Welcome to the Clueless Men’s Club
What men say and what women hear are not always the same.
I thought of this as soon as the words were out of Mark Sutton’s mouth.
“Remember, there is no shame in taking the SAG wagon,” Mark told my 15-year-old daughter, Addi.
“Uh-oh,” I thought. “Tell me you didn’t say that.”
SAG is an acronym for “support and gear.” During an organized bicycle ride, the sponsors use SAG vehicles to rescue fatigued riders.
Addi, Mark and I were on our way to the annual All You Can Eat bicycle ride in Huntsville when Mark unwittingly challenged Addi.
A few weeks before, Mark had ridden the W.C. Handy bike event on the Natchez Trace Parkway. Still fairly new to the sport, and suffering from dehydration, he conked out at the Tennessee state line. The SAG wagon drove him back to our car.
So, I believe Mark was saying to Addi:
“This is your first attempt at a long-distance ride. You’ve got to pedal more than 50 miles on a three-speed cruiser. Don’t be embarrassed if you need help getting home. Heck, it happened to me. Remember, there is no shame in taking the SAG wagon.”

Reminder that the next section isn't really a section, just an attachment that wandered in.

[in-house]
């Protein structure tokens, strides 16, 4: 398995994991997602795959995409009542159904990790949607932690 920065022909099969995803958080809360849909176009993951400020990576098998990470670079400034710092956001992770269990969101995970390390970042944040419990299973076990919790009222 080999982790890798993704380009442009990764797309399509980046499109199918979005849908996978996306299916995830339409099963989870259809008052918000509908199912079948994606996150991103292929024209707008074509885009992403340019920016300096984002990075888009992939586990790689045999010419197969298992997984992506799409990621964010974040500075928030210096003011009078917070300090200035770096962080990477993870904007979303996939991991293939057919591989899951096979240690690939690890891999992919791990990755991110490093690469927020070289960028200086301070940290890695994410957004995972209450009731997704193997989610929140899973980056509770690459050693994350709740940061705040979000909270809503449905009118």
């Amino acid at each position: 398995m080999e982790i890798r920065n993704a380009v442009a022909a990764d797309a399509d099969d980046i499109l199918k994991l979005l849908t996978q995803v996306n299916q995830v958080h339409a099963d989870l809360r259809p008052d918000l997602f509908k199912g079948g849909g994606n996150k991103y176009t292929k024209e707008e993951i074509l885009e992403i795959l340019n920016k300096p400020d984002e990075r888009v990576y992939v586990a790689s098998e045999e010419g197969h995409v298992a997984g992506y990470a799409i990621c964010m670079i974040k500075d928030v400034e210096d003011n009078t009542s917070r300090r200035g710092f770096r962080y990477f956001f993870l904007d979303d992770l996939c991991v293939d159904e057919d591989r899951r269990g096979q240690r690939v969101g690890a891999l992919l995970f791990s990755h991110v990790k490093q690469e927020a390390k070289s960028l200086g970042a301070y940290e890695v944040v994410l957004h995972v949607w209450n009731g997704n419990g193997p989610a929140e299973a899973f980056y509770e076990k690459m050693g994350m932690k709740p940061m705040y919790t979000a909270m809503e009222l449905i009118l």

But, this is what I believe Addi heard:
“You’re just a girl, an unfortunate member of the weaker sex. No one can expect a female to keep up with a male, physically or mentally. Heck, who are we kidding? No one can expect you to finish this ride at all.
“You’ve never ridden this far and you’re probably not in shape for it. Don’t do anything to endanger your bright future — cooking, laundry and raising children. Remember, there is no shame in taking the SAG wagon, especially if you’re a girl.”
Addi was fuming by the time we started pedaling.
“What’s wrong?” I asked.
She glared at me like I was just another member of the Clueless Men’s Club.
“Didn’t you hear what he said to me,” she answered.
“Mark’s a nice guy,” I said. “I don’t think he meant anything by it.”
But the challenge was on, clearly laid out before us like yellow lines on black pavement.
Addi cranked the pedals, climbed the hills and fought the headwinds with hell-bent determination. She was riding for pride, trying to beat every male on the circuit that day.
No, we didn’t set any land speed records. We weren’t the first riders to cross the finish line. But we crossed it under our own power.
The SAG wagon was never an option.
Scott Morris is managing editor.